Tie Feng Jiang
Jiang was born in 1938 in Ningbo, Zhejiang Province in China. Even as a child he displayed a great love and talent for painting and drawing. In 1964, he earned his Bachelor of Arts degree from the prestigious Central Academy of Fine Arts in Beijing. Upon graduation, Jiang and a small number of other artists volunteered to go down to the Yunnan province.
From 1966 to 1973, the Chinese Government assigned him to produce “Socialist Realism” propaganda posters and sculptures. Stifled by this sterile exercise, Jiang worked at night on his bed in a small room to create his own style. Along with two other artists, he secretly found what is now known as the “Yunnan School.” In 1982, a National Geographic reporter covering life in China, saw Jiang’s paintings and brought some back to the United States. Jiang’s work was met with great success. In 1983, Jiang came to the United States as part of a cultural exchange program with the University of Southern California. His rich, strong color and exotic but intimate imagery struck an immediate response with the American public. If art is the visual expression of the human spirit, Jiang’s wide popularity has come about because his images strike a universal chord in all of us.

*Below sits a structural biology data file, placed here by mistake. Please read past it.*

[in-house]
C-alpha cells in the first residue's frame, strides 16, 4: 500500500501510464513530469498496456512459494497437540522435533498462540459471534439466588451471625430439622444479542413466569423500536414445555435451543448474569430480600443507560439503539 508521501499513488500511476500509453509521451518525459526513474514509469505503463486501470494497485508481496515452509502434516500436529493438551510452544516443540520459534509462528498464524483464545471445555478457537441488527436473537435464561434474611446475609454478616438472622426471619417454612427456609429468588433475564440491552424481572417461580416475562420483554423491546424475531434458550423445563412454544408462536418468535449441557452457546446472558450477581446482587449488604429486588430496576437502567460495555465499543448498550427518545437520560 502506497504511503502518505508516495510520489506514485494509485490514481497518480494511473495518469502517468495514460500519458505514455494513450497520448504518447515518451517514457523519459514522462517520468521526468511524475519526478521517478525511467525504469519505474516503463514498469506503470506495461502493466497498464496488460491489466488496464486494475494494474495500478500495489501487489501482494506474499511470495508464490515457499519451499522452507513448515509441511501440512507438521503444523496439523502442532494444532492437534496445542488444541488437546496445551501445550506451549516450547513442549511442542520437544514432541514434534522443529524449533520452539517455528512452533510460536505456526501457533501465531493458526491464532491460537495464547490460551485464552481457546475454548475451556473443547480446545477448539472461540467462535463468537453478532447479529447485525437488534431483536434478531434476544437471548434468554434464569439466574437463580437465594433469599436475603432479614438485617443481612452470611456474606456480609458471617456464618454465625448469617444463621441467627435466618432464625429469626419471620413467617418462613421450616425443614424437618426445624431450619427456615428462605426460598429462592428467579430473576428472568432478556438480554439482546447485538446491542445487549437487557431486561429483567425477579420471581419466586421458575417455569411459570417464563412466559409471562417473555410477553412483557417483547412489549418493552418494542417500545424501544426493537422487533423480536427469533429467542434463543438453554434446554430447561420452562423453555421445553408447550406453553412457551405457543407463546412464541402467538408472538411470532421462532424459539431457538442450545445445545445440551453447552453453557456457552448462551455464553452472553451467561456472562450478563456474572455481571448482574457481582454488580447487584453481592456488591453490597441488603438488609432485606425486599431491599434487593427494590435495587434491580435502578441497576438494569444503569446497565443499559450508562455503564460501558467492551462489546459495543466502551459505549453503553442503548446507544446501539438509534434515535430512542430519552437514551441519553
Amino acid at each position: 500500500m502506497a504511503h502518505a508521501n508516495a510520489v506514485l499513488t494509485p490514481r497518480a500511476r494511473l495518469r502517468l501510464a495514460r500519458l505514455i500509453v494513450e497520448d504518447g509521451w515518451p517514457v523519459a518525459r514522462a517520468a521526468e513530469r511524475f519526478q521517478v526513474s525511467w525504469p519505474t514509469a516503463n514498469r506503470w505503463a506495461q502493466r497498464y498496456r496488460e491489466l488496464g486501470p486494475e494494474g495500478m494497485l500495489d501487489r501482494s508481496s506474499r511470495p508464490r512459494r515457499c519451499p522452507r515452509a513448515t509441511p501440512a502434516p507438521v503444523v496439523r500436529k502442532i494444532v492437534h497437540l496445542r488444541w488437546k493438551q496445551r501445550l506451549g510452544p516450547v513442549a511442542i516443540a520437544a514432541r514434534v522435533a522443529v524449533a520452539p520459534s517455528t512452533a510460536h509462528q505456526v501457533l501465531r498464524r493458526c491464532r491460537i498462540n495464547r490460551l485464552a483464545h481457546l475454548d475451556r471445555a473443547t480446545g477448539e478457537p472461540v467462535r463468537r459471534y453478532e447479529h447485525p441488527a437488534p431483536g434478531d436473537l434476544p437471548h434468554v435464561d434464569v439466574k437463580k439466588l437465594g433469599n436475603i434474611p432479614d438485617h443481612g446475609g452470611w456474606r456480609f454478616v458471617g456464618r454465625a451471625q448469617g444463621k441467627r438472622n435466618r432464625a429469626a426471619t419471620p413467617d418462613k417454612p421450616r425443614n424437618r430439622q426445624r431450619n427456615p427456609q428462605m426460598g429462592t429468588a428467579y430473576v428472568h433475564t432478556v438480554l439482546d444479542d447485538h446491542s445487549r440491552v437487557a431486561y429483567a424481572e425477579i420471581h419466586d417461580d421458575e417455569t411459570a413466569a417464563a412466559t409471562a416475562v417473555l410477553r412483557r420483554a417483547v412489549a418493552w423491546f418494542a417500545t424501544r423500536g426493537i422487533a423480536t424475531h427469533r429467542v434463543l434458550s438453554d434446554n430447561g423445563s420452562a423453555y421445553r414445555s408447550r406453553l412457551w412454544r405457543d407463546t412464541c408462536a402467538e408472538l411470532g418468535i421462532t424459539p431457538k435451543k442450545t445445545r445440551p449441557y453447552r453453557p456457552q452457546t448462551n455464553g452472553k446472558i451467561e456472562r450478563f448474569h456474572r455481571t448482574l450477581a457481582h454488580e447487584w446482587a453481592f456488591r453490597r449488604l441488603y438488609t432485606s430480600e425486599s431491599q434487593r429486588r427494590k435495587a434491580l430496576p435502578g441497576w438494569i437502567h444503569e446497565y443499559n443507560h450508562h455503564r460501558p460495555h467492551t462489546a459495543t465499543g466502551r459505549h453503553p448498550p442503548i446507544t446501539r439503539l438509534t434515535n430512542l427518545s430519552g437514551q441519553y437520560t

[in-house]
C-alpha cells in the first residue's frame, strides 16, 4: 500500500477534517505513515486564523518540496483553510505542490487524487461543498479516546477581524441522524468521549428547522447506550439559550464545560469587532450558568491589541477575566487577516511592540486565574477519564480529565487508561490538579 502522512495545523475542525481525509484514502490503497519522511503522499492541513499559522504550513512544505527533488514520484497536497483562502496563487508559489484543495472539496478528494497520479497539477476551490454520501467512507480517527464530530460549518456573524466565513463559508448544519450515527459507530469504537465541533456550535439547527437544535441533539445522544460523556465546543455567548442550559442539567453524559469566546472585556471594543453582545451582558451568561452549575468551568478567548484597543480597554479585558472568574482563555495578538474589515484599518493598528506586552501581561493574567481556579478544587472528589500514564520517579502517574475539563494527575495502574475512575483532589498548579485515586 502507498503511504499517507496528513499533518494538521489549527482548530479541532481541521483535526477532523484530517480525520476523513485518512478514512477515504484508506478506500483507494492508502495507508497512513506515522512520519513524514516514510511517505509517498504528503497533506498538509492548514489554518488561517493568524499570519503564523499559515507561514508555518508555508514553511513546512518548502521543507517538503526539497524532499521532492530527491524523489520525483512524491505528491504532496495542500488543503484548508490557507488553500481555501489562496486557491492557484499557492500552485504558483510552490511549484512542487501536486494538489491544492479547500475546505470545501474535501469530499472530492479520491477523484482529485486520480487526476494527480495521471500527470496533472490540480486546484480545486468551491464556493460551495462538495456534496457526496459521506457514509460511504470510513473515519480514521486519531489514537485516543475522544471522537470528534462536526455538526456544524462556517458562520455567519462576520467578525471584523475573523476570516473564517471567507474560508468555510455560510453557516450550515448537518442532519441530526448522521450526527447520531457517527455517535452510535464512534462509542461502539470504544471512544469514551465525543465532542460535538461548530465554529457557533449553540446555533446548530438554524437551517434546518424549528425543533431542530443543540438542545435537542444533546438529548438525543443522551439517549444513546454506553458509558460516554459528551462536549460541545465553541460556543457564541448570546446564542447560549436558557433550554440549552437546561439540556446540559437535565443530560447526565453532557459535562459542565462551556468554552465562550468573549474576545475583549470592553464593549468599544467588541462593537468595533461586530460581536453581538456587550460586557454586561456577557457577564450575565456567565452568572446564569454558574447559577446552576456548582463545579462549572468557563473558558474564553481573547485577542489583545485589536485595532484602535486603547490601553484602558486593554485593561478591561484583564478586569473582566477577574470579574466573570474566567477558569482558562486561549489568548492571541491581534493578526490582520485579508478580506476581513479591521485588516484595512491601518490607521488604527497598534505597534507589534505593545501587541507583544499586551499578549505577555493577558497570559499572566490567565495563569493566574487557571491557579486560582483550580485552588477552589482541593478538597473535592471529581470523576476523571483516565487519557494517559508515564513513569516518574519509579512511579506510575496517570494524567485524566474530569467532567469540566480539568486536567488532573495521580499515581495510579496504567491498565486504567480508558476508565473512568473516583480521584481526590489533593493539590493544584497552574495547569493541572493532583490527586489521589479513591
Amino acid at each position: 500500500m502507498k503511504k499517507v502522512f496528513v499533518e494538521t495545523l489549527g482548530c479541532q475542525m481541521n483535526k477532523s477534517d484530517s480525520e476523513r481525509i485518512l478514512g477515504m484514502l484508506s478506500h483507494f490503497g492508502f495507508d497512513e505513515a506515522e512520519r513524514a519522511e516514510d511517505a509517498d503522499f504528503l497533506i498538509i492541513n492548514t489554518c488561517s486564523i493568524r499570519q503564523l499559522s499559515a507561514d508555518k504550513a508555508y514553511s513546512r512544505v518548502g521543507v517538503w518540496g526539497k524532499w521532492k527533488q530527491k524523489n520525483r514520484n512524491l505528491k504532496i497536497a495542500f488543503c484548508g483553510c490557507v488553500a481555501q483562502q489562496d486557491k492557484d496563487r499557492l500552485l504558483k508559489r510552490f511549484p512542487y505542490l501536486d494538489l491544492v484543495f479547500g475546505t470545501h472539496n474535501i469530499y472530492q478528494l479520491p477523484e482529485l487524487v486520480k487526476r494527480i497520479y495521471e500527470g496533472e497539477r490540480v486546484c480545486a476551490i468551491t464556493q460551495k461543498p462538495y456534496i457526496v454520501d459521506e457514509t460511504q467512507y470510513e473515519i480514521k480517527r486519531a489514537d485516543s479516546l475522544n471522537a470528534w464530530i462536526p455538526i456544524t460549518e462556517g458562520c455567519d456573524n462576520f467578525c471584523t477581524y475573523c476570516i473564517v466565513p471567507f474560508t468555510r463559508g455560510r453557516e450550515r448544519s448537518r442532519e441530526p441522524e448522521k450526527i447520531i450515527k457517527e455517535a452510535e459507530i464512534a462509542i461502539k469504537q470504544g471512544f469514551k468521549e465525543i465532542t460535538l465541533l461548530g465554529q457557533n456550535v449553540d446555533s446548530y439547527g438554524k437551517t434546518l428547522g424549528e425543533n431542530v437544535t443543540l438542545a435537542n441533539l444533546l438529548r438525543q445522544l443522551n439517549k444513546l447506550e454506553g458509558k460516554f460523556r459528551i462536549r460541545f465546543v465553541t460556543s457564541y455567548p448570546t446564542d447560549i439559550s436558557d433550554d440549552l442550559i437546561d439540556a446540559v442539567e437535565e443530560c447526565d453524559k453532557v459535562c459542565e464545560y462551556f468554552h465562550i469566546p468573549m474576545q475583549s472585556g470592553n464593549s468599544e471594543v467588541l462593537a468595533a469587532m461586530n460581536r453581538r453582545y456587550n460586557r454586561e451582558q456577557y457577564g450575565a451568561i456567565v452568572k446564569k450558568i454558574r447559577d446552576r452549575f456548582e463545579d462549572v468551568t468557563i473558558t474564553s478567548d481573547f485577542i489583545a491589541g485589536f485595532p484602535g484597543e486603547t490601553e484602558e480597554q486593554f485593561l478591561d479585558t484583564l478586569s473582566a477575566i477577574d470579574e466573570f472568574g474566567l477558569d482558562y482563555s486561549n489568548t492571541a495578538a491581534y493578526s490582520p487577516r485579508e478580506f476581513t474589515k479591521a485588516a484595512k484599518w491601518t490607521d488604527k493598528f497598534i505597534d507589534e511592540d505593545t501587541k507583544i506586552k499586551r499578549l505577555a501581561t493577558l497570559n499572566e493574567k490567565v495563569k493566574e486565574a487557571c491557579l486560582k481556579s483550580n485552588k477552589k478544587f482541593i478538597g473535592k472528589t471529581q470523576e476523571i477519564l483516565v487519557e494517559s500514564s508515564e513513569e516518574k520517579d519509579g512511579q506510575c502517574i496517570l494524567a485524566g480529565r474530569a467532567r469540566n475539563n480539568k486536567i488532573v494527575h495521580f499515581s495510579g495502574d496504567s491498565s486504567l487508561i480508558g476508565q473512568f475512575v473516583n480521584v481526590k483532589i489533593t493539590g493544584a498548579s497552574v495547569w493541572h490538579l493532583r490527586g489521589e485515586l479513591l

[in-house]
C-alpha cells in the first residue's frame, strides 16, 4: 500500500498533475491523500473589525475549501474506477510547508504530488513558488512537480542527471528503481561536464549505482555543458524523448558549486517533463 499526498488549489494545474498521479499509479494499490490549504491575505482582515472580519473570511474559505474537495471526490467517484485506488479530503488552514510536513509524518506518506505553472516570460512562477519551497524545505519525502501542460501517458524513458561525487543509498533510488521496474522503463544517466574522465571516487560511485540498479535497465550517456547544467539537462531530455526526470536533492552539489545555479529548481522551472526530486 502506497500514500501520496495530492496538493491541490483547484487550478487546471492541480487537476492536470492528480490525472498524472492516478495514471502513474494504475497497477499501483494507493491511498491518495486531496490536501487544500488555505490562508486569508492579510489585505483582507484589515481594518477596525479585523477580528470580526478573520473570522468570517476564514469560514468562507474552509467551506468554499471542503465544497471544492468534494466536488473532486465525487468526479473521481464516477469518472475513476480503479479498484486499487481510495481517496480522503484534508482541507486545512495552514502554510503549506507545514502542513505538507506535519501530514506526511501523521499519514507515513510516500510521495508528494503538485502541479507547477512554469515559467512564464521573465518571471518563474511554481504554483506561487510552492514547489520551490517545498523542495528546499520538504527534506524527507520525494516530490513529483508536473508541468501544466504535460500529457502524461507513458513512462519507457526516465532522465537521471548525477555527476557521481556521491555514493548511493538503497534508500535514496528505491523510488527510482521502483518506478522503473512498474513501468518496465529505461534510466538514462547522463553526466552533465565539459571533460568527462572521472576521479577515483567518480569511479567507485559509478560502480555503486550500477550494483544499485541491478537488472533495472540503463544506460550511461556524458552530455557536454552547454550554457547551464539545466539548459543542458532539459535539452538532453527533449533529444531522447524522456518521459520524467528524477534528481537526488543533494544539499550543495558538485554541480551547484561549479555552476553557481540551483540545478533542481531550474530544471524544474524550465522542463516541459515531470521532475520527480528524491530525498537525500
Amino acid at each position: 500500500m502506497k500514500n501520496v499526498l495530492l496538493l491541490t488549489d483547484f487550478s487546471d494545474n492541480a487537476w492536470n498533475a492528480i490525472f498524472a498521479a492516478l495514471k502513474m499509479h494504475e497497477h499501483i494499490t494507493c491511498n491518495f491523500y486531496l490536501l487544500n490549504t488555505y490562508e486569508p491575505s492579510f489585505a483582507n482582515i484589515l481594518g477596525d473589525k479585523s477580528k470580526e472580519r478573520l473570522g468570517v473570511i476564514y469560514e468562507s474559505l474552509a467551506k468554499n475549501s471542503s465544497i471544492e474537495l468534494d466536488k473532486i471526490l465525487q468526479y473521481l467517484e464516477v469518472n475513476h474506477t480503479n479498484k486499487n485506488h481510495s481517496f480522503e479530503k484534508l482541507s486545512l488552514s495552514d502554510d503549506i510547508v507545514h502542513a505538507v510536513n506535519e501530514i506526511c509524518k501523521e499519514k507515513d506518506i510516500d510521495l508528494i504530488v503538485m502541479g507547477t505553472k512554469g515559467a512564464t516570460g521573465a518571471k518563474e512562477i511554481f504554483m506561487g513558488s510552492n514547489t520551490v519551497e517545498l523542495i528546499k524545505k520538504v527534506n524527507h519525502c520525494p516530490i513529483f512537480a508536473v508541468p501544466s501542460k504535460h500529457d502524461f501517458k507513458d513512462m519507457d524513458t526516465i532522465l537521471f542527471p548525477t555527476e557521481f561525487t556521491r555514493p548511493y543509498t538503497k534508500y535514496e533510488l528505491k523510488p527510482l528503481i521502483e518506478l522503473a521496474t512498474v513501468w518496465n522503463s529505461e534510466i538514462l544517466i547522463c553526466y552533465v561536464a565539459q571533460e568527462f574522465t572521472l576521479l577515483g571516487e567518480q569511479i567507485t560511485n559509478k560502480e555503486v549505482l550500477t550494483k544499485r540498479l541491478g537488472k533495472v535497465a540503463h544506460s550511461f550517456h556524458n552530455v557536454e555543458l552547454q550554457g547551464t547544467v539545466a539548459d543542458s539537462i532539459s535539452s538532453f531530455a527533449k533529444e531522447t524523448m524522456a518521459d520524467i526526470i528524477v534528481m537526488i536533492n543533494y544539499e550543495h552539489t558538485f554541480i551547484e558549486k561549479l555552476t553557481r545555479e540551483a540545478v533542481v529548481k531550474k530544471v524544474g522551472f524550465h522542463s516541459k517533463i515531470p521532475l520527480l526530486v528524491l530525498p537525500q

Born in China, Jiang discovered his intense fascination for art as a child.
At age 19 he was accepted to the prestigious Central Art Institute in Beijing. In 1963 he graduated with honors – the last class to be schooled in the traditional Chinese art disciplines due to Mao’s unleashing of his Cultural Revolution. Jiang moved to Yunnan Province where he was forced to create propaganda posters and sculptures. Risking severe punishment, Jiang worked in secret to create his new modern style, rejecting the Red Guards and their “Social Realism”.
This was the beginning of the Yunnan School, characterized by the use of bold, heavy colors and abstract imagery. Interwoven into Jiang’s work are symbols illustrating the unique folklore and customs of the minority peoples of Yunnan.
In 1980 Jiang completed a monumental mural that is permanently installed at the Great Hall Of The People in Beijing.
In 1982 the Yunnan School was first exhibited outside communist China in Hong Kong at the Institute Of Art And Design.
In 1983 Jiang came to the United States on an exchange program to teach art at The University of Southern California. Later, in 1984, he permanently moved to America.
Jiang’s themes are universal. His paintings depict primordial human emotions, motherly love, fertility and strength. Jiang feels there are close bonds among all living things and a harmony of peace that we should always strive to achieve.